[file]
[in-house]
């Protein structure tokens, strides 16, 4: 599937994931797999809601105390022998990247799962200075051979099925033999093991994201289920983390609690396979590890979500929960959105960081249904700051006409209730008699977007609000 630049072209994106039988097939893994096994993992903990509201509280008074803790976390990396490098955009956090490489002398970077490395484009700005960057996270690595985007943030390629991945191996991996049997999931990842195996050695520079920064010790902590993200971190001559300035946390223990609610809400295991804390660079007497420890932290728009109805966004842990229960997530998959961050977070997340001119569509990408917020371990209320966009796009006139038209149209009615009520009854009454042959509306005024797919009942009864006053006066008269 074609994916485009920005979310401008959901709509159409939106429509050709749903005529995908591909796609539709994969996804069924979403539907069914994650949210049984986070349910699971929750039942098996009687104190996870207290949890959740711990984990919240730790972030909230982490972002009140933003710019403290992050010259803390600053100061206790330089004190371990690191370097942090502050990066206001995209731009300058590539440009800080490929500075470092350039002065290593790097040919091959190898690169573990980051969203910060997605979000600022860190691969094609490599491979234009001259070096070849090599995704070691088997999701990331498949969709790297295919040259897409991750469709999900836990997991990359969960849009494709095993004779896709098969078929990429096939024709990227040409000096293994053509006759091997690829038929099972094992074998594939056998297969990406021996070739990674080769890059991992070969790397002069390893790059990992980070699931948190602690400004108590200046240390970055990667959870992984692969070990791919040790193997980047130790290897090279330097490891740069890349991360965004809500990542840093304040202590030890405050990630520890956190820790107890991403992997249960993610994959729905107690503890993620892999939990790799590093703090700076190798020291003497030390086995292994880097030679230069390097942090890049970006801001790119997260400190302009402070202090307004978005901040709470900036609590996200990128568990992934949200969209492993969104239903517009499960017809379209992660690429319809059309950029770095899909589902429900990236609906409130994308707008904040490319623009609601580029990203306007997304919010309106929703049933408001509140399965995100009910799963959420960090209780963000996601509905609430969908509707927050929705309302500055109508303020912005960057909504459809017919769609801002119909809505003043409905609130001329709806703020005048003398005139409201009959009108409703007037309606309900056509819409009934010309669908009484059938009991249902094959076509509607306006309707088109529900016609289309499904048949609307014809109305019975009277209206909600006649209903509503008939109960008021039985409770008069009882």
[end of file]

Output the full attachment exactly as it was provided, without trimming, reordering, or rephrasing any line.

[in-house]
């Protein structure tokens, strides 16, 4: 599937994931797999809601105390022998990247799962200075051979099925033999093991994201289920983390609690396979590890979500929960959105960081249904700051006409209730008699977007609000 630049072209994106039988097939893994096994993992903990509201509280008074803790976390990396490098955009956090490489002398970077490395484009700005960057996270690595985007943030390629991945191996991996049997999931990842195996050695520079920064010790902590993200971190001559300035946390223990609610809400295991804390660079007497420890932290728009109805966004842990229960997530998959961050977070997340001119569509990408917020371990209320966009796009006139038209149209009615009520009854009454042959509306005024797919009942009864006053006066008269 074609994916485009920005979310401008959901709509159409939106429509050709749903005529995908591909796609539709994969996804069924979403539907069914994650949210049984986070349910699971929750039942098996009687104190996870207290949890959740711990984990919240730790972030909230982490972002009140933003710019403290992050010259803390600053100061206790330089004190371990690191370097942090502050990066206001995209731009300058590539440009800080490929500075470092350039002065290593790097040919091959190898690169573990980051969203910060997605979000600022860190691969094609490599491979234009001259070096070849090599995704070691088997999701990331498949969709790297295919040259897409991750469709999900836990997991990359969960849009494709095993004779896709098969078929990429096939024709990227040409000096293994053509006759091997690829038929099972094992074998594939056998297969990406021996070739990674080769890059991992070969790397002069390893790059990992980070699931948190602690400004108590200046240390970055990667959870992984692969070990791919040790193997980047130790290897090279330097490891740069890349991360965004809500990542840093304040202590030890405050990630520890956190820790107890991403992997249960993610994959729905107690503890993620892999939990790799590093703090700076190798020291003497030390086995292994880097030679230069390097942090890049970006801001790119997260400190302009402070202090307004978005901040709470900036609590996200990128568990992934949200969209492993969104239903517009499960017809379209992660690429319809059309950029770095899909589902429900990236609906409130994308707008904040490319623009609601580029990203306007997304919010309106929703049933408001509140399965995100009910799963959420960090209780963000996601509905609430969908509707927050929705309302500055109508303020912005960057909504459809017919769609801002119909809505003043409905609130001329709806703020005048003398005139409201009959009108409703007037309606309900056509819409009934010309669908009484059938009991249902094959076509509607306006309707088109529900016609289309499904048949609307014809109305019975009277209206909600006649209903509503008939109960008021039985409770008069009882």